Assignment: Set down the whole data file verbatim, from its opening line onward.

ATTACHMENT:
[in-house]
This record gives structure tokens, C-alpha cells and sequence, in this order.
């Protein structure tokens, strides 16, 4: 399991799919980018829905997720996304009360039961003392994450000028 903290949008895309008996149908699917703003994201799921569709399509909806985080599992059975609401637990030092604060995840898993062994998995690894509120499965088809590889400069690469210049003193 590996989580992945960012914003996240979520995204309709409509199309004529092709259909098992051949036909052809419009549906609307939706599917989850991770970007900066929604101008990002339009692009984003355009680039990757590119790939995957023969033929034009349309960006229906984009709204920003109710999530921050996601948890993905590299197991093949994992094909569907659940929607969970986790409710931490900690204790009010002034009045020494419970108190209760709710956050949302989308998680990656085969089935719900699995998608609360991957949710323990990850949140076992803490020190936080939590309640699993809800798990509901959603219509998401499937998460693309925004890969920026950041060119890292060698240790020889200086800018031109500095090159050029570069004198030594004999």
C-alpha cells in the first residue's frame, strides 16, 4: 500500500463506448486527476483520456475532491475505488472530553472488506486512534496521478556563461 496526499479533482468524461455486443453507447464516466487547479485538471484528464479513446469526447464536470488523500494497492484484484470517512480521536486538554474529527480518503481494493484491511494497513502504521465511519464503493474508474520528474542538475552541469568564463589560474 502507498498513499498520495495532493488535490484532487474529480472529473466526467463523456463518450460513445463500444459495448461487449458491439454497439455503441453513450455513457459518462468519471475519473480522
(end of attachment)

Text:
[in-house]
This record gives structure tokens, C-alpha cells and sequence, in this order.
């Protein structure tokens, strides 16, 4: 399991799919980018829905997720996304009360039961003392994450000028 903290949008895309008996149908699917703003994201799921569709399509909806985080599992059975609401637990030092604060995840898993062994998995690894509120499965088809590889400069690469210049003193 590996989580992945960012914003996240979520995204309709409509199309004529092709259909098992051949036909052809419009549906609307939706599917989850991770970007900066929604101008990002339009692009984003355009680039990757590119790939995957023969033929034009349309960006229906984009709204920003109710999530921050996601948890993905590299197991093949994992094909569907659940929607969970986790409710931490900690204790009010002034009045020494419970108190209760709710956050949302989308998680990656085969089935719900699995998608609360991957949710323990990850949140076992803490020190936080939590309640699993809800798990509901959603219509998401499937998460693309925004890969920026950041060119890292060698240790020889200086800018031109500095090159050029570069004198030594004999």
C-alpha cells in the first residue's frame, strides 16, 4: 500500500463506448486527476483520456475532491475505488472530553472488506486512534496521478556563461 496526499479533482468524461455486443453507447464516466487547479485538471484528464479513446469526447464536470488523500494497492484484484470517512480521536486538554474529527480518503481494493484491511494497513502504521465511519464503493474508474520528474542538475552541469568564463589560474 502507498498513499498520495495532493488535490484532487474529480472529473466526467463523456463518450460513445463500444459495448461487449458491439454497439455503441453513450455513457459518462468519471475519473480522